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The German version of the Assessment of Chronic Illness Care: instrument translation and cultural adaptation


Steurer-Stey, C; Frei, A; Schmid-Mohler, G; Malcolm-Kohler, S; Zoller, M; Rosemann, T (2010). The German version of the Assessment of Chronic Illness Care: instrument translation and cultural adaptation. Journal of Evaluation in Clinical Practice, 18(1):1-4.

Abstract

Background In Switzerland, there is a dearth of information on the extent to which patients with chronic illnesses receive care congruent with the Chronic Care Model (CCM). To drive quality improvement programmes, it is necessary to have practical assessment tools in the country's own language to evaluate the delivery of CCM activities. Methods German translation and adaptation of the original Assessment of Chronic Illness Care (ACIC). We followed a sequential forward and backward translation approach. In a multidisciplinary committee review the original English version and the translations were compared, instructions and formats modified and cross-cultural equivalences verified. The second version was pre-tested and multidisciplinary group discussion led to the final version which aimed to create a comprehensive culturally adapted translation capturing the original idea of the items rather than a direct one to one translation. Results Difficulties encountered during the translation process consisted in the difference of health care settings and health care organization in Switzerland and USA.The adapted German version was delivered to a managed care organization in the city of Zurich to test the initial use for diabetes care. The average ACIC subscale scores were: organization of the health care delivery system: mean (m) = 7.31 (SD = 0.79), community linkages: m = 3.78 (SD = 1.09), self-management support: m = 4.88 (SD = 1.21), decision support: m = 4.79 (SD = 1.16), delivery system design: m = 5.56 (SD = 1.28) and clinical information systems: m = 4.50 (SD = 2.69). Overall, the ACIC subscale scores were comparable with the scores of the original testing. Conclusion After cultural adaptations the German version of the ACIC is applicable as a tool to guide quality improvement in chronic illness care in German speaking countries in Europe.

Background In Switzerland, there is a dearth of information on the extent to which patients with chronic illnesses receive care congruent with the Chronic Care Model (CCM). To drive quality improvement programmes, it is necessary to have practical assessment tools in the country's own language to evaluate the delivery of CCM activities. Methods German translation and adaptation of the original Assessment of Chronic Illness Care (ACIC). We followed a sequential forward and backward translation approach. In a multidisciplinary committee review the original English version and the translations were compared, instructions and formats modified and cross-cultural equivalences verified. The second version was pre-tested and multidisciplinary group discussion led to the final version which aimed to create a comprehensive culturally adapted translation capturing the original idea of the items rather than a direct one to one translation. Results Difficulties encountered during the translation process consisted in the difference of health care settings and health care organization in Switzerland and USA.The adapted German version was delivered to a managed care organization in the city of Zurich to test the initial use for diabetes care. The average ACIC subscale scores were: organization of the health care delivery system: mean (m) = 7.31 (SD = 0.79), community linkages: m = 3.78 (SD = 1.09), self-management support: m = 4.88 (SD = 1.21), decision support: m = 4.79 (SD = 1.16), delivery system design: m = 5.56 (SD = 1.28) and clinical information systems: m = 4.50 (SD = 2.69). Overall, the ACIC subscale scores were comparable with the scores of the original testing. Conclusion After cultural adaptations the German version of the ACIC is applicable as a tool to guide quality improvement in chronic illness care in German speaking countries in Europe.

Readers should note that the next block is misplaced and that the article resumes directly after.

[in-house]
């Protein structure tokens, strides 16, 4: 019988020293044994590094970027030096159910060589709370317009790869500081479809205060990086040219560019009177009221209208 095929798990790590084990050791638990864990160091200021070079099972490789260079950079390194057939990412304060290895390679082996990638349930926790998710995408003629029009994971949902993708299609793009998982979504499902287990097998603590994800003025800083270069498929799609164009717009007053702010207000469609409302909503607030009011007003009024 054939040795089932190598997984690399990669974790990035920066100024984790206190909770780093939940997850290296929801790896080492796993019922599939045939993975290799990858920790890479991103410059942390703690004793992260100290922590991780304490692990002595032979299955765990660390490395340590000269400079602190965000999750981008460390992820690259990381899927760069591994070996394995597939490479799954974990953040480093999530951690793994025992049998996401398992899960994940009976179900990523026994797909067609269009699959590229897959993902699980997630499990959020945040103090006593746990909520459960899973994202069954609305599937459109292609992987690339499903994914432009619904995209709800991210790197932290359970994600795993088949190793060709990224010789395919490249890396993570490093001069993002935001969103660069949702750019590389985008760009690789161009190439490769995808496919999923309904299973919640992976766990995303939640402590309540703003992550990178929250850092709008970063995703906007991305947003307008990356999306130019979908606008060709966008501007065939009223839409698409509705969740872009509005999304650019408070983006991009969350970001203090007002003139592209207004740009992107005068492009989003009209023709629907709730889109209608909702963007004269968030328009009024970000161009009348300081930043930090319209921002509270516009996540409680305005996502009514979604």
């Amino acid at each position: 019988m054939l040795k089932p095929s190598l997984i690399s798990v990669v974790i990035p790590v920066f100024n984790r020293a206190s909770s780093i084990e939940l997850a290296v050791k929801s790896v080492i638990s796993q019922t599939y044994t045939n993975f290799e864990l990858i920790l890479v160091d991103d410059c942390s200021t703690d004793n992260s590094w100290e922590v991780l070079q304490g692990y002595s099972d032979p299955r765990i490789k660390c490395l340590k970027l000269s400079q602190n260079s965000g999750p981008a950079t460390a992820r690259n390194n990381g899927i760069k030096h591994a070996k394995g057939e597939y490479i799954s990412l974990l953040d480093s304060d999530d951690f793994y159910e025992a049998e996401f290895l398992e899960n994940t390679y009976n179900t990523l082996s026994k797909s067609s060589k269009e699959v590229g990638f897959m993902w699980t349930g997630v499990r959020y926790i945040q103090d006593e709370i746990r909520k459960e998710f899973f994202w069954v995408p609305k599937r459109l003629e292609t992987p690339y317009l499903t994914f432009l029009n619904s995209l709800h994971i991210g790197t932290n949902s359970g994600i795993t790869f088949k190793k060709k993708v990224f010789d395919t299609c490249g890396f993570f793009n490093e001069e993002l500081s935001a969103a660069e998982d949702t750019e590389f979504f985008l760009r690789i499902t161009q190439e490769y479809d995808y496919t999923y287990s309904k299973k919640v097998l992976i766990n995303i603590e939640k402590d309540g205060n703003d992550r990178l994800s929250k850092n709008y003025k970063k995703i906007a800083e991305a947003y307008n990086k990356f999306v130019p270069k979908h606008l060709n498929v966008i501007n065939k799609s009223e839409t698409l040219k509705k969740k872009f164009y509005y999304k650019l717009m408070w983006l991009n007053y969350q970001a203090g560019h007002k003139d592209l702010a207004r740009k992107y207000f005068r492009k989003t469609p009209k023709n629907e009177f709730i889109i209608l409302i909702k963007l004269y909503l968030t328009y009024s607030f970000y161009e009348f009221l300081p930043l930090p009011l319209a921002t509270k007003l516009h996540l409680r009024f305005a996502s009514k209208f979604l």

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Additional indexing

Item Type:Journal Article, refereed, original work
Communities & Collections:04 Faculty of Medicine > University Hospital Zurich > Institute of General Practice
Dewey Decimal Classification:610 Medicine & health
Language:English
Date:2010
Deposited On:10 Nov 2010 09:30
Last Modified:05 Apr 2016 14:15
Publisher:Wiley-Blackwell
ISSN:1356-1294
Publisher DOI:10.1111/j.1365-2753.2010.01511.x
PubMed ID:20698920
Permanent URL: http://doi.org/10.5167/uzh-35888

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